The common theme which has run through all of our previous articles on software licensing metrics is how to find the best metric for your product and customer base. Acknowledging that every use of the software will be different and hopefully providing you with some information which will help you to make the right decision. The three types of metric which we have covered so far have been reliant upon a pre-determined installation or permissive use of the software by a user. This article is about a metric which fits into a rather different category, it is a metric which does not measure individual uses or installations of the software but rather measures the size of the overall task which the software is used to perform.
If we put this in context; if the software you are selling is used by your customers to perform their Human Resources management (i.e. payroll, appraisals, recruitment) then it may be that they have a core team who will be regularly accessing the software but with a requirement for other users to make use of it on an ad hoc basis. For example; if the company is on a large recruitment drive then it may be than company managers and directors will need to input data into the software for job descriptions, application forms and for the processing of initial applications and any necessary background checks which they may wish to carry out on candidates. Although this is similar to Concurrent User (see previous article) the metric would not measure the actual number of users, but rather the size of the job which it is required to perform. Therefore the greater the size of the company, the more it would cost them to operate the software.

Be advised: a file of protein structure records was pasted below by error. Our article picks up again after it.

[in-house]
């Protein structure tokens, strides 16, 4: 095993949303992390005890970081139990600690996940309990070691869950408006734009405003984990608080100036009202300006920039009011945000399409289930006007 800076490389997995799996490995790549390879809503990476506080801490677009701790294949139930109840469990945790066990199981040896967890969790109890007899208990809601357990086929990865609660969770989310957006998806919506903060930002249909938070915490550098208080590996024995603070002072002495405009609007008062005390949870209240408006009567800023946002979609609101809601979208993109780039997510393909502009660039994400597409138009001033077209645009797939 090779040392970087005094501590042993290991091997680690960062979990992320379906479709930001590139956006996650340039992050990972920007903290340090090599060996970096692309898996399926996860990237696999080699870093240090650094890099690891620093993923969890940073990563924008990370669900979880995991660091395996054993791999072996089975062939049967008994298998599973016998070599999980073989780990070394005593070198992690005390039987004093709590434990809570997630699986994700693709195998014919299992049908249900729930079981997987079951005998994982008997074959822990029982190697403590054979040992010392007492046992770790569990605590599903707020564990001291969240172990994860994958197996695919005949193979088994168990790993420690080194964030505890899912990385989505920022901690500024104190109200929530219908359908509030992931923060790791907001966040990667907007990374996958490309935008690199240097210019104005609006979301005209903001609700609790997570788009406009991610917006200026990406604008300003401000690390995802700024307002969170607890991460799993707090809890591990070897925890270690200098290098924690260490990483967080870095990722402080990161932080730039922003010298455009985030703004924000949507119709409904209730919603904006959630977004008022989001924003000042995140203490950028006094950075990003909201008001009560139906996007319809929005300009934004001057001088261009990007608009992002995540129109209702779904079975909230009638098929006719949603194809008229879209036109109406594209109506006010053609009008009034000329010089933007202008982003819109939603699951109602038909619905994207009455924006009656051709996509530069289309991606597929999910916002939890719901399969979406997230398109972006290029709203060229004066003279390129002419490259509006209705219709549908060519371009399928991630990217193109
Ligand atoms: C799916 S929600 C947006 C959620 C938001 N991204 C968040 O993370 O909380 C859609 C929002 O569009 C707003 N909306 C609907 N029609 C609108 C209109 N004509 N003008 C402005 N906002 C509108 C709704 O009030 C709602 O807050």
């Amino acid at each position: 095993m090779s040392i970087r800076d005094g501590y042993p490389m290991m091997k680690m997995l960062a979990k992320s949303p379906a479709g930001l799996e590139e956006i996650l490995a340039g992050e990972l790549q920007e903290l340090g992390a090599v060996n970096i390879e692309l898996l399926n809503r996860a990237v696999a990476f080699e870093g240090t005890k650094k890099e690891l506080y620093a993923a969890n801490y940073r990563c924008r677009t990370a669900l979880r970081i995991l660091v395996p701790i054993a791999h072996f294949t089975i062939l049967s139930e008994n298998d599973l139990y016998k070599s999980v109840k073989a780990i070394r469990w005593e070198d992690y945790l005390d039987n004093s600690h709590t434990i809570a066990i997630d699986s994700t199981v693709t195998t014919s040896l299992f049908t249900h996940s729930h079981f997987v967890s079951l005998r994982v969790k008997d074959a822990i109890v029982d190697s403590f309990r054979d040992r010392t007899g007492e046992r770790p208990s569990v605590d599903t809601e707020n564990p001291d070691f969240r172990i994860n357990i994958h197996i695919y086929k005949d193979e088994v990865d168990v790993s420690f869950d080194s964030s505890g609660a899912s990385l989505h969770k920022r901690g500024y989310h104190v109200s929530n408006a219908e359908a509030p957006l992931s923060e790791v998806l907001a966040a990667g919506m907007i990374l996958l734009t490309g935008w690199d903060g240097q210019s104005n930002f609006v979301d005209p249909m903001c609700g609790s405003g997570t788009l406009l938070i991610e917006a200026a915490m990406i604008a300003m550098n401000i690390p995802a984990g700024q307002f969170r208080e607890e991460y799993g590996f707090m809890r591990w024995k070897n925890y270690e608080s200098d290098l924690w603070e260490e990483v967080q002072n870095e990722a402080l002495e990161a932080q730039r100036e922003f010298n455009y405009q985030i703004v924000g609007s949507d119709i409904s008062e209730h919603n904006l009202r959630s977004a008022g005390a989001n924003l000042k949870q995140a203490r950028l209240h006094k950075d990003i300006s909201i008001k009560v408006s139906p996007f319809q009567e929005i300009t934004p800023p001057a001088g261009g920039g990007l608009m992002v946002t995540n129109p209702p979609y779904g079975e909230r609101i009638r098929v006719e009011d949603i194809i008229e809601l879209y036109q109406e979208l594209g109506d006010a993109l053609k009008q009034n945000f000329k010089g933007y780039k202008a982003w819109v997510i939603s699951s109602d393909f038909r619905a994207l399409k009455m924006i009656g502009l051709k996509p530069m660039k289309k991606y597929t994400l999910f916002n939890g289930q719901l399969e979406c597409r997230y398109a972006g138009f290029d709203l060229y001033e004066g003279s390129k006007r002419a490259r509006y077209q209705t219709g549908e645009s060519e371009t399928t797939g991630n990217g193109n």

Another example would be for if the software was being used for network management, where it was the central controller for all of the switches across the entire site. The number of ports in use would of course vary from day to day and the number and capacity of the switches could well increase over time. In this instance the metric would be able to measure the level of management carried out by the software over a given period of time. This would again mean that the amount the company would pay for the use of the software would vary depending upon the size of their operation.
As you can see, this metric is particularly useful where you are selling a product that will have a very broad appeal but which would otherwise prove difficult to measure.
Image Credits: © Luke Chesser - unsplash.com